Somali MPs try to remove Prime Minister Gedi

By Guled Mohamed

MOGADISHU - Somali legislators are trying to remove Prime Minister Ali Mohamed Gedi from power, in a move government sources said was aimed at persuading rival powerful Islamists to enter peace talks.

A lawmaker said a vote of no confidence in Gedi had been presented to the speaker and would be debated on Saturday.

Analysts see peace talks and power sharing as the only hope for averting war in Somalia, but Gedi's position would be vulnerable in any shared government as President Abdullahi Yusuf would likely offer the prime minister's post to the Islamists.

In another development boosting the Islamists' power by giving them full control over the capital Mogadishu, militiamen said gunmen loyal to a warlord who controlled a former presidential palace were preparing to hand over the building.

Although the Islamist movement seized Mogadishu from warlords last month and now controls a swathe of the south, some pockets in the capital remained under warlord control.

The Islamists are split between moderates wanting talks and hardliners who believe they can win a military campaign against the interim administration.

"The plan is to go to the talks without a government in order to have a bargaining power with the Islamists," member of parliament Abdallah Ali said.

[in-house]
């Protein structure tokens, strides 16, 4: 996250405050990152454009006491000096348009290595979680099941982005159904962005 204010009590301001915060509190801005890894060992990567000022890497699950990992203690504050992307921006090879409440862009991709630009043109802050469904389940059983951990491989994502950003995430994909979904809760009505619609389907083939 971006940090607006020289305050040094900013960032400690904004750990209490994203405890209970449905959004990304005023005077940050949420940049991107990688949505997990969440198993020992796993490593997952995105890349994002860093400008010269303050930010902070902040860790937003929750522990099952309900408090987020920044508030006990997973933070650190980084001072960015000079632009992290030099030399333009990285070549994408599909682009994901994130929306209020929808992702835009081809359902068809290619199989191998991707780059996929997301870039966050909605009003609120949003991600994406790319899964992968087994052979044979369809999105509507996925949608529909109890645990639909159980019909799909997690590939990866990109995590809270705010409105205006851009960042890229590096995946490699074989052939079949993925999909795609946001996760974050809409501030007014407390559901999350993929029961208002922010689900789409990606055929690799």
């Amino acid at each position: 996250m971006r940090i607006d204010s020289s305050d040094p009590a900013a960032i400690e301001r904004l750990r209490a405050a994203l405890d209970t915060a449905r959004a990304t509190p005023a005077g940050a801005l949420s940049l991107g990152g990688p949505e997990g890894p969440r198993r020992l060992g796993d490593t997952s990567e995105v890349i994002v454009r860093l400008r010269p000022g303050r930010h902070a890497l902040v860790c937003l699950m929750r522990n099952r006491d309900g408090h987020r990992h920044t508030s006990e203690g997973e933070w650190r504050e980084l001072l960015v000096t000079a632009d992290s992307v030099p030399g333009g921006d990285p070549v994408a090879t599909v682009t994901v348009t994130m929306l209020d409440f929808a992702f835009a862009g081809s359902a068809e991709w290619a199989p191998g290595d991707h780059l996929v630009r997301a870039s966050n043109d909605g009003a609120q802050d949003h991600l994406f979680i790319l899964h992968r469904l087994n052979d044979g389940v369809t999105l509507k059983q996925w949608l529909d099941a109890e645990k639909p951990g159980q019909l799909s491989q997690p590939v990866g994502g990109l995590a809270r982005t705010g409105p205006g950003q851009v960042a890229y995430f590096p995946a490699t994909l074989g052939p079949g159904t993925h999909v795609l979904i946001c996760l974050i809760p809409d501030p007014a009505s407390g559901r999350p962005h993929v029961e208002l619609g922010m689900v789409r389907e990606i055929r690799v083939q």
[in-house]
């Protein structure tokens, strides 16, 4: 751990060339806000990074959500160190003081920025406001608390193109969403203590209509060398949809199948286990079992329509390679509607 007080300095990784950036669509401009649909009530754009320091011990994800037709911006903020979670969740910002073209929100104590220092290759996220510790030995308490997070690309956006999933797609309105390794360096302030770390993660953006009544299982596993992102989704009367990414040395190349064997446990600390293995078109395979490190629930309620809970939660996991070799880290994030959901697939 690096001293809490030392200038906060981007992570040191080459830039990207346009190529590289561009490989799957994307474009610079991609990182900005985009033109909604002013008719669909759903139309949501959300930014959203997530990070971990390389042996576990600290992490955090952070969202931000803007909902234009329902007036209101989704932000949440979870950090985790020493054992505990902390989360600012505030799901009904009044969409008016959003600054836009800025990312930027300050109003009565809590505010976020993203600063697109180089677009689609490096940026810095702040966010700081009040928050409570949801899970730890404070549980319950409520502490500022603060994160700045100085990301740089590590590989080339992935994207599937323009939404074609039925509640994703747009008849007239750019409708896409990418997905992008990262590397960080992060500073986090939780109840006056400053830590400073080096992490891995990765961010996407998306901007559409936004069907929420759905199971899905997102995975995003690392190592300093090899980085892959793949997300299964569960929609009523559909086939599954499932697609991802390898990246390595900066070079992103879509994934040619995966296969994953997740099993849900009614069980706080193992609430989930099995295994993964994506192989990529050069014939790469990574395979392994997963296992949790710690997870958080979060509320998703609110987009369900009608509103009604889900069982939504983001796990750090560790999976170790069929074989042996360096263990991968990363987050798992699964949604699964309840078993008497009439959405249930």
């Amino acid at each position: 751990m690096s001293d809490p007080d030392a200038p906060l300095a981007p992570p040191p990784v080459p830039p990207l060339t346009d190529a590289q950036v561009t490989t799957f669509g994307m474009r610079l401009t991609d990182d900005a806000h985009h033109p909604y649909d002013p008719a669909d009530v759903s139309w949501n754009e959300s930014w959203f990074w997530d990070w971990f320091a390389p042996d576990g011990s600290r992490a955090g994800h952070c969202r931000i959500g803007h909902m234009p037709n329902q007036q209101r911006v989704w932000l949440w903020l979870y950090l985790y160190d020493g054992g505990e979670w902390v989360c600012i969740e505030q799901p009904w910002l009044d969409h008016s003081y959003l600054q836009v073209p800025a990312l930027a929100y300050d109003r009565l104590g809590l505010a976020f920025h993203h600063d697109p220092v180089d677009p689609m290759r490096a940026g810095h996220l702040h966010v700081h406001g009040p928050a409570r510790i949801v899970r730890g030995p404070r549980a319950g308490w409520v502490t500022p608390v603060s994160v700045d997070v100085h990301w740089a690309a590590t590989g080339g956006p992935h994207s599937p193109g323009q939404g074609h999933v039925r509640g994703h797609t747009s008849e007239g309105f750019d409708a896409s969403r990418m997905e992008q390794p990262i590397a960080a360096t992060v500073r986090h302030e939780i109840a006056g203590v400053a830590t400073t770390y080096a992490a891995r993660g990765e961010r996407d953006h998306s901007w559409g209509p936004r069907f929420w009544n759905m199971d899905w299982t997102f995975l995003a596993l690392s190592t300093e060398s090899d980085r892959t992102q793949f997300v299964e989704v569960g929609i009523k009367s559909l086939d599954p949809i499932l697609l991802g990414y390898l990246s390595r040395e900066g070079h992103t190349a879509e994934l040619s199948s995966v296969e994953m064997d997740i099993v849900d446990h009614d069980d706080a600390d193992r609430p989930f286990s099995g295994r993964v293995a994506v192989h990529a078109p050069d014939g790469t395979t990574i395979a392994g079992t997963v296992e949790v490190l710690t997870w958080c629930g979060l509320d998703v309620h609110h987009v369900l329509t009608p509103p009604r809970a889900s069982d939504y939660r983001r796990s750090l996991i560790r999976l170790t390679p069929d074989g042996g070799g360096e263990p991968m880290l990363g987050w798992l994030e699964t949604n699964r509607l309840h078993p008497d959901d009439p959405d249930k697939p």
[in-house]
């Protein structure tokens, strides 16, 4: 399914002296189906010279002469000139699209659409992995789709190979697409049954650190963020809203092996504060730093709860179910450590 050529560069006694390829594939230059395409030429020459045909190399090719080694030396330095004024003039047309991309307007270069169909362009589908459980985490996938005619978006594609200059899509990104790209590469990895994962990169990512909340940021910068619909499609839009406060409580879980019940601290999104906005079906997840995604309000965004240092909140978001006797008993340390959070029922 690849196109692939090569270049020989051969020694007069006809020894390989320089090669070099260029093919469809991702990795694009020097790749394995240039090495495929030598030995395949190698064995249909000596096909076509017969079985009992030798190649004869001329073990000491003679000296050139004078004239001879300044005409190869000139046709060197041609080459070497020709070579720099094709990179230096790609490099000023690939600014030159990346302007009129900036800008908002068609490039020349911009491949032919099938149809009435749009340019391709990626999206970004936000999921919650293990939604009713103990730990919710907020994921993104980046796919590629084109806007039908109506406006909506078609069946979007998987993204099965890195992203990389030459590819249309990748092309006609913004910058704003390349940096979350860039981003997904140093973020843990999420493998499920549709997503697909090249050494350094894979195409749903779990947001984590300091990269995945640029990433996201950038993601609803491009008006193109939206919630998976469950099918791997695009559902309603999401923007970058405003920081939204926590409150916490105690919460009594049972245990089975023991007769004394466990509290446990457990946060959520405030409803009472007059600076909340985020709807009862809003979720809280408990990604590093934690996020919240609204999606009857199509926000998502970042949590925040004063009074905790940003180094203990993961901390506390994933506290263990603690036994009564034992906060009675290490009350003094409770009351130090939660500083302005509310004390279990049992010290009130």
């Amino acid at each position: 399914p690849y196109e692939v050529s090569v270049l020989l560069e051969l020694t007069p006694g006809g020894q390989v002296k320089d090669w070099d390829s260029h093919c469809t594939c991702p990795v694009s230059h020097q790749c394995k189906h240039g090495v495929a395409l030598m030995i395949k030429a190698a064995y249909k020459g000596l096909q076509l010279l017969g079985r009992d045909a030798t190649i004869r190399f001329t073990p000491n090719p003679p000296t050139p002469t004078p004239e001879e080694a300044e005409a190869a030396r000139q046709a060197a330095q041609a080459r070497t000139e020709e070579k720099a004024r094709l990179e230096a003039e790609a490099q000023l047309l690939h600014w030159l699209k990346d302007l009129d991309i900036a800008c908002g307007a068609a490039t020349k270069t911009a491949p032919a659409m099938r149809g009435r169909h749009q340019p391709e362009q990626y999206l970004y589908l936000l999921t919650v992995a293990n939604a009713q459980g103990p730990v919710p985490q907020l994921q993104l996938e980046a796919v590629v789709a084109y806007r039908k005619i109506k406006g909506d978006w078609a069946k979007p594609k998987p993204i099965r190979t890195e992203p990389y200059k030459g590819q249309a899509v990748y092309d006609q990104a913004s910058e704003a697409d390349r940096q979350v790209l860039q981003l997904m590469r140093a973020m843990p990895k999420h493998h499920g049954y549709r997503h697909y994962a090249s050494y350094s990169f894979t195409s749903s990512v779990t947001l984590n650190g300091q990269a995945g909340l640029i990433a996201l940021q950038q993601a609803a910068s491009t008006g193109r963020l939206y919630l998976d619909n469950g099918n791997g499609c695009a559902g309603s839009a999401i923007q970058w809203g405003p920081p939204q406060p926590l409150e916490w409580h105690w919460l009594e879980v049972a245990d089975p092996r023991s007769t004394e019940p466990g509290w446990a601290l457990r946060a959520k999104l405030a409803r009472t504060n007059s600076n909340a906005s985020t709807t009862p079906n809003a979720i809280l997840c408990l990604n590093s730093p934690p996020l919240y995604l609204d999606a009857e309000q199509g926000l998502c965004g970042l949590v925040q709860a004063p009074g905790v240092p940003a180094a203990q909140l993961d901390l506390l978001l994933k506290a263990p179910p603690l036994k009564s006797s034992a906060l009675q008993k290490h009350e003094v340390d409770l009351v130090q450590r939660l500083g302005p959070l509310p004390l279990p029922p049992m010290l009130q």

The government's interim charter says that once a vote of no confidence is passed against a prime minister, the president is required to appoint a new one within 30 days.

Talks took place in Sudan's capital Khartoum in June but the government boycotted a second round this month in protest at suspected Islamist violations of what had been agreed.

"The motion is supported and even funded by Islamists who want to take the position once talks with the government commence in Khartoum," a government source said.

Government spokesman Abdirahman Dinari said: "The motion is supported by individuals who want to be ministers and even get the premiership. I am sure if that happens, it will divide parliament.

The Islamists' rise has challenged the authority of Yusuf's government, set up in 2004 in the 14th attempt to restore central rule to Somalia since the 1991 ousting of dictator Mohamed Siad Barre by warlords ushered in an era of anarchy.

The Islamists' most powerful leader, hardline cleric Sheikh Hassan Dahir Aweys who has ruled out any meeting unless Ethiopia stops its "invasion" of Somalia, refused to comment of the possibility of power-sharing.

The Islamists have said Ethiopian troops have poured into Somalia to protect Yusuf.

"We don't care who is removed and who remains in the government. Our only worry is Ethiopia and until they get out, we will not rest," Aweys said.

Islamist leaders met on Wednesday to decide whether to return to talks with the interim government.

"We met with the committee yesterday. We still need time to digest whatever they told us. We are ready for the talks but they are some constraints and until those constraints are over, it will be hard to go ahead," moderate Sheikh Sharif Ahmed said.


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